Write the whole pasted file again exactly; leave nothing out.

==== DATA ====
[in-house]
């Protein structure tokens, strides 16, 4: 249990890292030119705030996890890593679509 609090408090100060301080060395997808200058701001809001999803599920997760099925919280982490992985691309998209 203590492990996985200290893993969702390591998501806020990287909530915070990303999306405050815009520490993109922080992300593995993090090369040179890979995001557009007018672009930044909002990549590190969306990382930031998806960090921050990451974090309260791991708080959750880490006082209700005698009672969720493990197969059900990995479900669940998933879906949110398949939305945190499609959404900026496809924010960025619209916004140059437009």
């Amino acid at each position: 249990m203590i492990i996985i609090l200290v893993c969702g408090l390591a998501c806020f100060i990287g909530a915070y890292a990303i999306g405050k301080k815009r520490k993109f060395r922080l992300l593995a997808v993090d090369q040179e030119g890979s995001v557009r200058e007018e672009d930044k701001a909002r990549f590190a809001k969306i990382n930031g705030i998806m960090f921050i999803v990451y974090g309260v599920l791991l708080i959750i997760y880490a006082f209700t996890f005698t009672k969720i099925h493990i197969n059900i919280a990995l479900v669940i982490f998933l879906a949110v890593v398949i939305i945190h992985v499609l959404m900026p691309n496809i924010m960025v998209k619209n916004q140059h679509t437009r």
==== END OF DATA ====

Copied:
[in-house]
């Protein structure tokens, strides 16, 4: 249990890292030119705030996890890593679509 609090408090100060301080060395997808200058701001809001999803599920997760099925919280982490992985691309998209 203590492990996985200290893993969702390591998501806020990287909530915070990303999306405050815009520490993109922080992300593995993090090369040179890979995001557009007018672009930044909002990549590190969306990382930031998806960090921050990451974090309260791991708080959750880490006082209700005698009672969720493990197969059900990995479900669940998933879906949110398949939305945190499609959404900026496809924010960025619209916004140059437009």
């Amino acid at each position: 249990m203590i492990i996985i609090l200290v893993c969702g408090l390591a998501c806020f100060i990287g909530a915070y890292a990303i999306g405050k301080k815009r520490k993109f060395r922080l992300l593995a997808v993090d090369q040179e030119g890979s995001v557009r200058e007018e672009d930044k701001a909002r990549f590190a809001k969306i990382n930031g705030i998806m960090f921050i999803v990451y974090g309260v599920l791991l708080i959750i997760y880490a006082f209700t996890f005698t009672k969720i099925h493990i197969n059900i919280a990995l479900v669940i982490f998933l879906a949110v890593v398949i939305i945190h992985v499609l959404m900026p691309n496809i924010m960025v998209k619209n916004q140059h679509t437009r």